• I don't have a problem with the amendment, but I'd love to see whether Orrin Hatch would be willing to sponsor it with the sunrise provision Hlewagast suggested. Doesn't this strike you as odd, that the 33 million people in the US (one in nine of the population) who were born somewhere else are summarily excluded from the highest office? The age qualification also summarily excludes a lot of people. My general feeling is that if the Constitution ain't broke, don't fix it. I bet there will come a time in the next 25-50 years when America as a country decides this provision is broken and fixes it, but I'm not sure this is the moment. HawthorneWingo, Hatch does swing for the fences, all the damn time. Google Orrin Hatch constitutional amendment and you'll find he wants to amend the constitution to allow moments of silent prayer in public schools, protect the US flag from being burned, and forbid gay marriage as well as let foreign-born citizens run for President. He also doesn't seem too skeptical of amending the constitution to handle a bunch of vacancies in Congress in case of another major terrorist attack or other disaster. That's just skimming the links from the first couple of pages, including hits on his Senate web site. Clearly who can be President can only be changed by amending the Constitution, and it's true that even a stopped clock tells the right time twice a day. Hatch may be right on this one, but he's certainly overwound, and if he hit the right idea at the right time, it's undoubtedly a coincidence. I'm Immigration Lass, and I approve this messsage.
  • Every citizen should have the same rights and priveleges as every other citizen, including the right to run for president. Removing the impediments is good, no matter whom it benefits.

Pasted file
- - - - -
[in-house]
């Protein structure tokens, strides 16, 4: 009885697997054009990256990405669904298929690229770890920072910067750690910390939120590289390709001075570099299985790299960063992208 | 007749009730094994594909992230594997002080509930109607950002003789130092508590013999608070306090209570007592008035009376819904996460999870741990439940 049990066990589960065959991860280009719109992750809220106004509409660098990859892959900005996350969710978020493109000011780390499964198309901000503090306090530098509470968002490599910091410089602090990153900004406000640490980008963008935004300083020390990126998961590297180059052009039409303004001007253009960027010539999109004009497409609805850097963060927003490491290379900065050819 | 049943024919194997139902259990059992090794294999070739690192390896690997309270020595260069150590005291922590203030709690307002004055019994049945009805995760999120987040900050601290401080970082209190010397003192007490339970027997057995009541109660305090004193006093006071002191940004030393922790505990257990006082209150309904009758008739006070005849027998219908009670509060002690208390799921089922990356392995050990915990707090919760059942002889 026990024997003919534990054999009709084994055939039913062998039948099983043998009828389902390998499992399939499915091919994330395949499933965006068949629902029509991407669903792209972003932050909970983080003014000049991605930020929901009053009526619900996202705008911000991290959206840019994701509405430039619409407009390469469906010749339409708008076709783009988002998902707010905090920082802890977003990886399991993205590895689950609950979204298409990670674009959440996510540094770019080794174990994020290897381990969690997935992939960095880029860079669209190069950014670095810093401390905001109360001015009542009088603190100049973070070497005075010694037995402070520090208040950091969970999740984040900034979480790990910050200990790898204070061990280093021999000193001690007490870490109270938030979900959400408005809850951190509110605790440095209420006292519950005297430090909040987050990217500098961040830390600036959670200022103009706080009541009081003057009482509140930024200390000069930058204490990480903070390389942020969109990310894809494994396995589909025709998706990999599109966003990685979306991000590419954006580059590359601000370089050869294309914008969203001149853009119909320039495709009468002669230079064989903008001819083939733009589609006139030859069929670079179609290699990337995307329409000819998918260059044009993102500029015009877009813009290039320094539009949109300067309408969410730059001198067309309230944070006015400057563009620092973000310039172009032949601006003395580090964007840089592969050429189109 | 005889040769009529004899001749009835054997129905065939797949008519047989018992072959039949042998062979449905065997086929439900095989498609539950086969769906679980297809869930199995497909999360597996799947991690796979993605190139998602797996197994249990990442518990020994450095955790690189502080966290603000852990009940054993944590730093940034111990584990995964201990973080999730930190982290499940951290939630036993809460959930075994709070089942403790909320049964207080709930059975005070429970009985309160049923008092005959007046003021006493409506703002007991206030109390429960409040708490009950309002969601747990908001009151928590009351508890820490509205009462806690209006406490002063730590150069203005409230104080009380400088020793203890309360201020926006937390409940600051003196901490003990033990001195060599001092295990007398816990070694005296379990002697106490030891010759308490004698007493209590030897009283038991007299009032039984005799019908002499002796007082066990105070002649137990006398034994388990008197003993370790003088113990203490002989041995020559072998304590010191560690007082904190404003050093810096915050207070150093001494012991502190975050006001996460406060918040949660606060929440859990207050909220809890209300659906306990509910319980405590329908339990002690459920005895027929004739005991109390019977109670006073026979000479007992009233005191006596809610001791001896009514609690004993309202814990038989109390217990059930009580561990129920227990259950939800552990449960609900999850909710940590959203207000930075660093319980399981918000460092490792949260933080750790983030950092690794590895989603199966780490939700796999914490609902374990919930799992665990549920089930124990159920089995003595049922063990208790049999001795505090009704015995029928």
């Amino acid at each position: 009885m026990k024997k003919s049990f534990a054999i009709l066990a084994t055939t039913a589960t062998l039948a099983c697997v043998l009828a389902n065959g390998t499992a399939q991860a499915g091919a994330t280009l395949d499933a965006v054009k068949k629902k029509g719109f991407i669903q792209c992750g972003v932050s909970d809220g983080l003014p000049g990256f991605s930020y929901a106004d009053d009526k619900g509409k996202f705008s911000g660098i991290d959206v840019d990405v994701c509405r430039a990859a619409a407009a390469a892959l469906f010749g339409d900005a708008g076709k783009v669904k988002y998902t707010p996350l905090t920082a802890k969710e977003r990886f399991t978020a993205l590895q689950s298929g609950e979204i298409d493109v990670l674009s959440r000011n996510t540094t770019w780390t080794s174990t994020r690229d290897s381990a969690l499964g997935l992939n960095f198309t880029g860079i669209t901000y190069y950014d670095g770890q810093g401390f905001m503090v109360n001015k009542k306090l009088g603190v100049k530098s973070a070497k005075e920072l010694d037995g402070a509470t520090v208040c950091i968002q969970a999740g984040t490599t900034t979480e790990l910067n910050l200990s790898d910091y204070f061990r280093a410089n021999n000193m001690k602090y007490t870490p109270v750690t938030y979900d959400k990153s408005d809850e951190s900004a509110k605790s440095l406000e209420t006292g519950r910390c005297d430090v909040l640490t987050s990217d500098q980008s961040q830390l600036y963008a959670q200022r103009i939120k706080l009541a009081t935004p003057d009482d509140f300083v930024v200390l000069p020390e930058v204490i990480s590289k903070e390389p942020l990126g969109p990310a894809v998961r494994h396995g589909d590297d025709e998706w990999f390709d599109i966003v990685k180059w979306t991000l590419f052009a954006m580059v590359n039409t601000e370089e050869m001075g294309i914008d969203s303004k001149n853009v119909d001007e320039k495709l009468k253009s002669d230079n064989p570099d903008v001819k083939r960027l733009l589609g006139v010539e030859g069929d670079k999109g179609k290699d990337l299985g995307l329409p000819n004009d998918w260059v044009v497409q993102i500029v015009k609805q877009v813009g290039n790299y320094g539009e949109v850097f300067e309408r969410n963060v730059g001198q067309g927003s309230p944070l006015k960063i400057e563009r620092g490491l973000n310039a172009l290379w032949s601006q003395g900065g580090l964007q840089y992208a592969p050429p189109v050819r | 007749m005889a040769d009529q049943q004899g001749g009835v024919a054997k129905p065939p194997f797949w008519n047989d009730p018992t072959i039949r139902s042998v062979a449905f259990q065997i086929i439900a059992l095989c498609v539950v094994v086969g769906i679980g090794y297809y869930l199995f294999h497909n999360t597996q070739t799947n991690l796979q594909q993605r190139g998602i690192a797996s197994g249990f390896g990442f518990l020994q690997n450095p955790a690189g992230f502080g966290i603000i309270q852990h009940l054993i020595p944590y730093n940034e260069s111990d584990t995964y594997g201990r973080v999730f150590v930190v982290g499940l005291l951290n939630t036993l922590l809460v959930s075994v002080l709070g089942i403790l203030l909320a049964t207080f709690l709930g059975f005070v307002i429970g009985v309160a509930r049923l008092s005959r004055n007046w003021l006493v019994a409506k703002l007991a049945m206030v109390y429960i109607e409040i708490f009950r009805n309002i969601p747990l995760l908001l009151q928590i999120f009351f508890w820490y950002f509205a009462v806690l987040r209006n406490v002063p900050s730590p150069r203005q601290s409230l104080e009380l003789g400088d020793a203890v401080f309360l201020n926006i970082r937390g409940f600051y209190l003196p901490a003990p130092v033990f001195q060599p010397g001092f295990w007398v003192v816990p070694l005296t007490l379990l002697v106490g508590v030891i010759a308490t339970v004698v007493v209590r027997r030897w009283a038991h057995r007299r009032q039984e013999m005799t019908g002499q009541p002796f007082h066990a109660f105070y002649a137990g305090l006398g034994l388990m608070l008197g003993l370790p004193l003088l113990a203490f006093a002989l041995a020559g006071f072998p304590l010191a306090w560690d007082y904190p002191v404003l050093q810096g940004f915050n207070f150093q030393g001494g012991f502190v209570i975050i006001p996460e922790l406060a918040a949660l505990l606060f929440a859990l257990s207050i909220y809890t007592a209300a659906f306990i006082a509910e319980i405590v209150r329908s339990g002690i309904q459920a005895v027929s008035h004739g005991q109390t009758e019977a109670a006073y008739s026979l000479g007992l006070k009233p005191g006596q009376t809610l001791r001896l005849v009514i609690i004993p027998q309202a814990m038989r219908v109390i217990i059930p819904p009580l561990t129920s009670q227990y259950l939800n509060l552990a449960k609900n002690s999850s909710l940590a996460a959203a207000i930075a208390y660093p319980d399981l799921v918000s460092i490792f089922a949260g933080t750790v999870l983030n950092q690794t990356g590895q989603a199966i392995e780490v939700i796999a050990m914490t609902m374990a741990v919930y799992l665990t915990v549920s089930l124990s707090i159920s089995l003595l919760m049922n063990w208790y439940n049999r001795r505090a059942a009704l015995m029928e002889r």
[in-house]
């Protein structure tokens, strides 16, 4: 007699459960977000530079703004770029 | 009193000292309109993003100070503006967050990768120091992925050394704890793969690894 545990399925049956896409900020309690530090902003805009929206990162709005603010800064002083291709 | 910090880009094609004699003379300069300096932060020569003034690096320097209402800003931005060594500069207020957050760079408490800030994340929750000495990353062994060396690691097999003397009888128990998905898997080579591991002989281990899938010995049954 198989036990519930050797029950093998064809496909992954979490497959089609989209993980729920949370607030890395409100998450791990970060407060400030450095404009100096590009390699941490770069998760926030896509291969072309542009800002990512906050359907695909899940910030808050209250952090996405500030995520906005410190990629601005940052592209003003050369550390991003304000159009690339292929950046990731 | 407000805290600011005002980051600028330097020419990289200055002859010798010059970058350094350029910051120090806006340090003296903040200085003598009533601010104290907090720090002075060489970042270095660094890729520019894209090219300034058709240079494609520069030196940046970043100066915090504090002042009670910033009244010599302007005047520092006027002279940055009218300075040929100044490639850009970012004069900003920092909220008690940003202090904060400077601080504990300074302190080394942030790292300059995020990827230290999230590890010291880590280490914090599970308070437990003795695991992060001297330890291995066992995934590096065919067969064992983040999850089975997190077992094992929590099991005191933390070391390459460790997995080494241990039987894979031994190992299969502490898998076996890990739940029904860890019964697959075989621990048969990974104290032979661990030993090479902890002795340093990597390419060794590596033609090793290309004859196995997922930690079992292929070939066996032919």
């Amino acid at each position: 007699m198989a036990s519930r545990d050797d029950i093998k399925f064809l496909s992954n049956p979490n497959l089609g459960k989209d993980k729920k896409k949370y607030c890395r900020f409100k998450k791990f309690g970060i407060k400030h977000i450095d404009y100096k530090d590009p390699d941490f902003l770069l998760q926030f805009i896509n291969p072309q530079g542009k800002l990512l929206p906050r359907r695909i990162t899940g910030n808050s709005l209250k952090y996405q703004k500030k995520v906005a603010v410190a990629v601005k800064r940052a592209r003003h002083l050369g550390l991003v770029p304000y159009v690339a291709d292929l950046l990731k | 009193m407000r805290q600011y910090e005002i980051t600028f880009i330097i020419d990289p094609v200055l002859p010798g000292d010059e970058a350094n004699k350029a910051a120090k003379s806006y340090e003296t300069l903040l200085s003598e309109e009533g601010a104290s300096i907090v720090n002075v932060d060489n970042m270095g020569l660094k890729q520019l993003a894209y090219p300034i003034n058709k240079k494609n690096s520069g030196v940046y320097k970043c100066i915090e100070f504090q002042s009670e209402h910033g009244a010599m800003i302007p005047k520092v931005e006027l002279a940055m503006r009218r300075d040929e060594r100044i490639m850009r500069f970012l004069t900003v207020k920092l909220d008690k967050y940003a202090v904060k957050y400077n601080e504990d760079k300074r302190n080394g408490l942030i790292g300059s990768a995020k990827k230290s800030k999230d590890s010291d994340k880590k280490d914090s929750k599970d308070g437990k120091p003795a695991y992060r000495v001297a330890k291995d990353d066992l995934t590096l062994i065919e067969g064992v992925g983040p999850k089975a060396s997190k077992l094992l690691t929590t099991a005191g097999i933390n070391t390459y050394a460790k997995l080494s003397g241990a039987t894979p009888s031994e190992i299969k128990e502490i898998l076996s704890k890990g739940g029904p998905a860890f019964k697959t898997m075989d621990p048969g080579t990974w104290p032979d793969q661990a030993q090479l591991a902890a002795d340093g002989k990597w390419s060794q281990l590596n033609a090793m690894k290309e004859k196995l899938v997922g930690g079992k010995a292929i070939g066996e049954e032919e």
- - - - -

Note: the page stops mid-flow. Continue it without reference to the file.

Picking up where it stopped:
• What immlass said: If it ain't broke....
  • The age qualification also summarily excludes a lot of people. The age requirement is NOT a permanent disqualification. People grow older. Their place of birth never changes.
  • President Schwarzenegger... ah, like dirtdirt said, I feel everything since 2000 has been a very bad dream. Can I wake up now?
  • Re: Gonzales: I meant Atty. General.
  • Yes, but do we really want the guy in for two terms? "I'll be back."
  • Three Day Monk: As I understand it, US military bases overseas are, technically, US soil. So a kid born there, to US or non-US citizens, has the right to claim s/he was born in the US. I agree that the amendment should be changed. It smacks of xenophobia.
  • You must remember this ammemndment has been attempted a dozen times, and even though this is obv. an attempt at letting Arnie run--it is a good law, a law that reflects the electorate, and makes an understanding of America as a polyglot nation much more clear. That said Hatch is mostly not to be listened to.